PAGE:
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CNO calls on nursing for ideas to avoid NHS 'slash and burn'

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Chief nursing officer for England Dame Christine Beasley is to ask nurses to suggest ways they can save the NHS millions of pounds in a bid to avoid arbitrary “slash and burn” cuts from managers.

From Thursday this week nurses will be asked to submit their suggestions for Top Ten High Impact Actions for Nursing and Midwifery to Dame Christine.

They will be expected to provide the evidence on what they are doing now locally which could be implemented nationally to save money and improve quality and patient experience.

The proposals will be assessed by a team based at the NHS Institute for Innovation and Improvement and the best – likely to be around 10 – will be launched at the CNO’s conference in November.

Some of the measures could end up being made mandatory for trusts, or even linked to nurse pay incentives.

Ms Beasley told Nursing Times she was not looking for “new ideas” but rather things which were already being done with a firm evidence base on savings and quality improvement. She gave the example of pressure sore prevention which could save the NHS significant amounts of money in reduced bed days while vastly improve patient care and experience.

The Top Ten initiative was the brain child of strategic health authority chief nurses before being rapidly taken on by Dame Christine.

Chief nurse and director of clinical standards and workforce for NHS South Central Katherine Fenton said: “It’s about getting the ideas out there that already work and replicating them. It’s not about taking money out, but using the money we have better. It’s about stopping the waste and reducing the variation.”

Dame Christine added that swift action was needed by the nursing profession to react to the NHS funding squeeze before it was taken out of their hands. NHS chief executive David Nicholson has stated that the health service needs to save between £15 billion and £20 billion by 2014.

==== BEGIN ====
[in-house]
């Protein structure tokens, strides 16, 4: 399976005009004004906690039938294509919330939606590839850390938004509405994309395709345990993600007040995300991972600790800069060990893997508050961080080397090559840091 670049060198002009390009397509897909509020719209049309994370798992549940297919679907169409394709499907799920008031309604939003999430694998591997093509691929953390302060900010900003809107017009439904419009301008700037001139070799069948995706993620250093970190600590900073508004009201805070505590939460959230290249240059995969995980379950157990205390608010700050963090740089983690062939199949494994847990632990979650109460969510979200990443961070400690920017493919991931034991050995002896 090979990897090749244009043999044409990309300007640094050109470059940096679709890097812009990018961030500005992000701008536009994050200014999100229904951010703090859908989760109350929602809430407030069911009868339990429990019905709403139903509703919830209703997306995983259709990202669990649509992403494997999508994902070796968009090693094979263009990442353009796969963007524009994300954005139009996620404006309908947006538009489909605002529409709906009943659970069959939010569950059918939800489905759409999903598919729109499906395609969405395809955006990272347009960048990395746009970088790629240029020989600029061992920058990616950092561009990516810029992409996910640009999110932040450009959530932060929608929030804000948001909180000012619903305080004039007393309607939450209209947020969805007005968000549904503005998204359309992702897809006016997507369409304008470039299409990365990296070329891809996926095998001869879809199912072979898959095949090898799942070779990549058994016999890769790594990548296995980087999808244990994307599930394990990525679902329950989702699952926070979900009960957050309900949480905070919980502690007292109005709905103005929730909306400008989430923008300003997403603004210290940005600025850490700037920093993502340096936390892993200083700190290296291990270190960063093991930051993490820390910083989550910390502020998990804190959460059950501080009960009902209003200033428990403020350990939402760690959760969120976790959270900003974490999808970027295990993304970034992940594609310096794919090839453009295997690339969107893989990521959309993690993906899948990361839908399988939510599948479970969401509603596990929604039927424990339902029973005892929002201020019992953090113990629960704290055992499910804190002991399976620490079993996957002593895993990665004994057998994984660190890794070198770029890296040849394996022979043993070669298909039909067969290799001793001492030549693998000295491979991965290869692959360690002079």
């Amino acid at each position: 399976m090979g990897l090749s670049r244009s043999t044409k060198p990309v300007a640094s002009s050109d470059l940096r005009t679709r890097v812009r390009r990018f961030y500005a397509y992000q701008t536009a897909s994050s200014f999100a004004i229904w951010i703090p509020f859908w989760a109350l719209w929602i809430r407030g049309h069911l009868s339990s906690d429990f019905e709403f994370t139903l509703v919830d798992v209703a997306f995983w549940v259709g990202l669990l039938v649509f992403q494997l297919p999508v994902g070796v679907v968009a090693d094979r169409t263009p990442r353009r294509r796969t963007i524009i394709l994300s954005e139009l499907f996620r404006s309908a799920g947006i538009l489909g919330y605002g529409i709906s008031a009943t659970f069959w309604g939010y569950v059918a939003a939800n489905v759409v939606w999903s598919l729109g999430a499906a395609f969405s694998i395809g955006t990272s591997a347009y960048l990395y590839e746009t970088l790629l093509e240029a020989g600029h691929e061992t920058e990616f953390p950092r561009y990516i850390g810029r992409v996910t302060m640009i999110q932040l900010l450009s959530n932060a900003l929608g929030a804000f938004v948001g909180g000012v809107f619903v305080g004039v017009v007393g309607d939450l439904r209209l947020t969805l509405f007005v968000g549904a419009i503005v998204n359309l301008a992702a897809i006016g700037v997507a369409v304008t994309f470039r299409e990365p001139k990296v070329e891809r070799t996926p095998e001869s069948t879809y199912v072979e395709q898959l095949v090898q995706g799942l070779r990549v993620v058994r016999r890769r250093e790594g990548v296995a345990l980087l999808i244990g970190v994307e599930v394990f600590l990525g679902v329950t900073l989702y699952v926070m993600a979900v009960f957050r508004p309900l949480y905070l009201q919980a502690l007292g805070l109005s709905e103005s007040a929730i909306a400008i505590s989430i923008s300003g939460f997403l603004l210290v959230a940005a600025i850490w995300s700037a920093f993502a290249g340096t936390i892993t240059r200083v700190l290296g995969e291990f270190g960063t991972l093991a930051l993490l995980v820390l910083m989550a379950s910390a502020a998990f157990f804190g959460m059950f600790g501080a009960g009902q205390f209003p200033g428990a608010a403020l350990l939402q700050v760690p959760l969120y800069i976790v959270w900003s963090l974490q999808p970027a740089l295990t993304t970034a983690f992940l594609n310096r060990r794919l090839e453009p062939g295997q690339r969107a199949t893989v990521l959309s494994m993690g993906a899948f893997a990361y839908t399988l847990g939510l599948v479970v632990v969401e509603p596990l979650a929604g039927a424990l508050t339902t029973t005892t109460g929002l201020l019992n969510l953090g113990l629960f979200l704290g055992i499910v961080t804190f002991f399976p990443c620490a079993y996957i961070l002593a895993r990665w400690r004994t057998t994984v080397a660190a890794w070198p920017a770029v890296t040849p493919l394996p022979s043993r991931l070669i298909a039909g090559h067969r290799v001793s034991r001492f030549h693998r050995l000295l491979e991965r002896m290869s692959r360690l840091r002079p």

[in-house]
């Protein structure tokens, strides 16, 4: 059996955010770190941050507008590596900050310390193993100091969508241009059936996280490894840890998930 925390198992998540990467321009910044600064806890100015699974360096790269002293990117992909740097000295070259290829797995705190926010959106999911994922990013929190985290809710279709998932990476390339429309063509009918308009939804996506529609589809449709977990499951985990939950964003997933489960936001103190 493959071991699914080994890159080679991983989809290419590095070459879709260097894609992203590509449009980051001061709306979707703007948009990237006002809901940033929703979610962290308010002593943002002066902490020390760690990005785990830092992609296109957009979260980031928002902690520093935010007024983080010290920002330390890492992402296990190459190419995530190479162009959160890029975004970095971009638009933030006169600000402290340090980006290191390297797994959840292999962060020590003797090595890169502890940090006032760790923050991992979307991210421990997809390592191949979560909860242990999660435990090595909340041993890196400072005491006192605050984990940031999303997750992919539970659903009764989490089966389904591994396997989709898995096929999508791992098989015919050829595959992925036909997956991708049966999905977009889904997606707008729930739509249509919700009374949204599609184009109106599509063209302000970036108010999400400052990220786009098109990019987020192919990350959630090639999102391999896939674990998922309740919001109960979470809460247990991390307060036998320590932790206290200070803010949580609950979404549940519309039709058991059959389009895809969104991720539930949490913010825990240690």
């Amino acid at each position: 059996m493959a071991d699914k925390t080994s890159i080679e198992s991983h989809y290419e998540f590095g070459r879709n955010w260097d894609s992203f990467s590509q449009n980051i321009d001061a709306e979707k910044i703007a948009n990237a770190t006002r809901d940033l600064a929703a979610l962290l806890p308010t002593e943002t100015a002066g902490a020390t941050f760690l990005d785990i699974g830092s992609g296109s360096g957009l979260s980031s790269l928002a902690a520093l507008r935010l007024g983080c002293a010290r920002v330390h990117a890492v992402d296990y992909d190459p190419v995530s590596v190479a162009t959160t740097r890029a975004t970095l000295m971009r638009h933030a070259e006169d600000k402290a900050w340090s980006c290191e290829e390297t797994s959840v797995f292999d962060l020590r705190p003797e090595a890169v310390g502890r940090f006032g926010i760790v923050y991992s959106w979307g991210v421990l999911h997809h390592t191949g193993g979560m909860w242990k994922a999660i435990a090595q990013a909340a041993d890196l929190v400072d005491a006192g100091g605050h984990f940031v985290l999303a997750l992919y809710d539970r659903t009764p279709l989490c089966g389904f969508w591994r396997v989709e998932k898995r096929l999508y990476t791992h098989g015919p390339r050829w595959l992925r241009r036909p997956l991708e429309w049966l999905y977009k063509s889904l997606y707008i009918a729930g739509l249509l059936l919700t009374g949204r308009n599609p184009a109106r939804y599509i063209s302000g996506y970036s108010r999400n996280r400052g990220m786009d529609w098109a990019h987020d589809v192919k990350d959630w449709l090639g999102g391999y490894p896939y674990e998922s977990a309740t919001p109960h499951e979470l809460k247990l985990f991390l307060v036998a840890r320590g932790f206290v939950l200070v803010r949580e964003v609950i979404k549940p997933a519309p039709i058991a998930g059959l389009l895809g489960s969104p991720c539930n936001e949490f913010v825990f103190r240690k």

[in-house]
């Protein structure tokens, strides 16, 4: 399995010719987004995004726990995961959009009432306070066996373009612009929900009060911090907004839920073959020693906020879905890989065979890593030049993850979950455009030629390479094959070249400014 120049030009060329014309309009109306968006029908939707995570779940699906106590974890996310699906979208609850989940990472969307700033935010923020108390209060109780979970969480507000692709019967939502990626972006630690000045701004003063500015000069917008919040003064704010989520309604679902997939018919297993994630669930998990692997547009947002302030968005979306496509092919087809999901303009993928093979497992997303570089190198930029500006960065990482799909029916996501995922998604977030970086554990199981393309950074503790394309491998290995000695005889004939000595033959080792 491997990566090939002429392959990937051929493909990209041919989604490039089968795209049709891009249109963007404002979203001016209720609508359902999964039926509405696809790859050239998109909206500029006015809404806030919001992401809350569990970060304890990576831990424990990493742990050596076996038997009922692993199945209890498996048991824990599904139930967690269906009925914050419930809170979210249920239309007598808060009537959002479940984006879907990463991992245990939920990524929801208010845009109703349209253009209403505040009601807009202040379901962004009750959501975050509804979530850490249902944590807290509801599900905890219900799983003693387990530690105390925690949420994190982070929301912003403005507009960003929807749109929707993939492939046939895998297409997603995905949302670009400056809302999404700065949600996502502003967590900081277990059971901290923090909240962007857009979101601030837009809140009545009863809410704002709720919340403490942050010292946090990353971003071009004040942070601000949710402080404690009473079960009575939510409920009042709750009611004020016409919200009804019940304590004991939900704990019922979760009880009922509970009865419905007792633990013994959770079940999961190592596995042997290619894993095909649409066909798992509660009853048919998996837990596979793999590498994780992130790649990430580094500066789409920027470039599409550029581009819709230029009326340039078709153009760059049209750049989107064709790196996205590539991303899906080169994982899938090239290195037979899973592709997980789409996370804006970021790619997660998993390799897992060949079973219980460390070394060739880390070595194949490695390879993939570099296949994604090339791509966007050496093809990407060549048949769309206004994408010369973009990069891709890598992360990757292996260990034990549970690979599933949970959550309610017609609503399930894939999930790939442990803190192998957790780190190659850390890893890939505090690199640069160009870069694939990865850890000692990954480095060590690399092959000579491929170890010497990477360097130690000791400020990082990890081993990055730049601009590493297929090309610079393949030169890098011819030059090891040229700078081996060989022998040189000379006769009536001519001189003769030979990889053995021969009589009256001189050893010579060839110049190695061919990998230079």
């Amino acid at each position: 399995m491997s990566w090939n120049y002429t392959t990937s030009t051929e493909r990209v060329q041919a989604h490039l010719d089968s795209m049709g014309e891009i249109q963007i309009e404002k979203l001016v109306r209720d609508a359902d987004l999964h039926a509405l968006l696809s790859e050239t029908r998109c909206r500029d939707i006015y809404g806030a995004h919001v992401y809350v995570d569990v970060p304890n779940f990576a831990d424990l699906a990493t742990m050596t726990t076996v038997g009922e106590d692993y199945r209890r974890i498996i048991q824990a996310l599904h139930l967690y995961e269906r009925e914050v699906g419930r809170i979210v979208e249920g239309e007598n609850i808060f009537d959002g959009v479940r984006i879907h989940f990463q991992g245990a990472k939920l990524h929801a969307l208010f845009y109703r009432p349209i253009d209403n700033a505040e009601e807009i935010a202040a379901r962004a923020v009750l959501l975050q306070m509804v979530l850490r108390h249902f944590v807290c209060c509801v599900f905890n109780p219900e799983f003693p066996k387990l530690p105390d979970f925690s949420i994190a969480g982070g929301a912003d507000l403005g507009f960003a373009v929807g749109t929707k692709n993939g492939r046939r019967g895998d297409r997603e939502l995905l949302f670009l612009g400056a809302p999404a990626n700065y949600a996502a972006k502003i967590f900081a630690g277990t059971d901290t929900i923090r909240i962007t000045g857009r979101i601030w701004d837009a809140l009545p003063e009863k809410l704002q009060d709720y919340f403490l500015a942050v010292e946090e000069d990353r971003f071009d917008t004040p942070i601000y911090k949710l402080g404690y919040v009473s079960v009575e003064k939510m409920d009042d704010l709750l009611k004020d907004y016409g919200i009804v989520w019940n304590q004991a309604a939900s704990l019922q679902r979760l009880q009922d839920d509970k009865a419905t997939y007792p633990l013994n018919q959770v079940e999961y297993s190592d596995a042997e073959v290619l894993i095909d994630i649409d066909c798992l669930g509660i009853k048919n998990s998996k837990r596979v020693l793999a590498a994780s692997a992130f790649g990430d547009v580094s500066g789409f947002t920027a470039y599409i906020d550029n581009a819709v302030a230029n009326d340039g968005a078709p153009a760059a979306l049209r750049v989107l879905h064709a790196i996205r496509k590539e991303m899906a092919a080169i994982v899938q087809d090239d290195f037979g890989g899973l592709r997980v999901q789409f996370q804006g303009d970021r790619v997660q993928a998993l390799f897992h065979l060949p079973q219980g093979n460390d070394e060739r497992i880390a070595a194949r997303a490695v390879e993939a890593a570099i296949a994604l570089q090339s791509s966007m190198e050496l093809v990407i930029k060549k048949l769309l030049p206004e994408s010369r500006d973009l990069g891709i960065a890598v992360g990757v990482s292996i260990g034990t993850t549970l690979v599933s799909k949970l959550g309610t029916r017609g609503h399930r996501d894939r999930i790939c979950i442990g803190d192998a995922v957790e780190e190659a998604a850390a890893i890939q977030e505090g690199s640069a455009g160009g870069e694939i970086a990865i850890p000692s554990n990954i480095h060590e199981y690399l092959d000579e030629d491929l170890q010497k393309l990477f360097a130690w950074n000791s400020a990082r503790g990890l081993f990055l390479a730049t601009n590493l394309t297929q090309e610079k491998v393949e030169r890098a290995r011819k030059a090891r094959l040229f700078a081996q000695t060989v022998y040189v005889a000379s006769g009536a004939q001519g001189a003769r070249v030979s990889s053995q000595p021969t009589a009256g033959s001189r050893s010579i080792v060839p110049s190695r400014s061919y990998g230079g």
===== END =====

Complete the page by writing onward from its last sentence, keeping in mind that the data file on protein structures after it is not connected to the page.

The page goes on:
“We are on a pretty quick timeframe because after all we need to get on. It’s quick and it’s focused. I think that if we don’t get on we will get over taken with other things,” said Dame Christine.

 “Clearly we are facing a very challenging financial climate. It’s foolish to think we [nurses] won’t have to make a contribution. Nurses and midwives are a very big workforce,” she added.

She said that if nurses could play this role in developing firm guidelines on how the NHS could make efficiency savings they could avoid than having things “done to them” by managers.

“It’s about saying to nurses: ‘We can lead the way on this and we can do it early so there is less chance there will be a slash and burn’,” she said.

When asked if nurses might suspect their proposals would be used to cut funding to frontline nursing services rather than freeing up money to reinvest in better care, Ms Beasley said: “It’s a real problem because that’s been the history. I’m trying to say: ‘look, we are getting on this very early, rather than rushing to the precipice and cutting budgets and posts’.”

Nurses will have three weeks from Thursday to submit their proposals and evidence online via the NHS Institute’s website. Nurses will be able to view the proposals submitted and vote for the ones they think are best.

A team of nurses and academics will then assess the proposals and do site visits to see some in action. The best will be drawn up into case studies and “how to” guides, ready for a formal launch in November.

The NHS Institute’s economists will also work out how much each of the initiatives will potentially save the health service if implemented at all hospitals and NHS organisations. Detailed figures on savings will be available by April next year, in time for NHS managers and politicians to factor them into their budgets.

Asked if she would consider making some of the selected “high impact actions” mandatory, Dame Christine said she “wouldn’t rule it out”.  

She added too that, following recent Royal College of Nursing suggestions about tying efficiency targets to nurse pay, the Top Ten initiative could potentially be linked to incentive payments. “Exploring how we could incentivise people could be a good thing,” she said.

Unison head of nursing Gail Adams described the initiative as a “welcome opportunity” for nurses to say where savings could be made. But she said it was crucial the “driving force was quality” rather than cost cuts. She said Unison would oppose any attempt to introduce performance-related pay because experience showed that discriminated against lower grade nurses and female staff.

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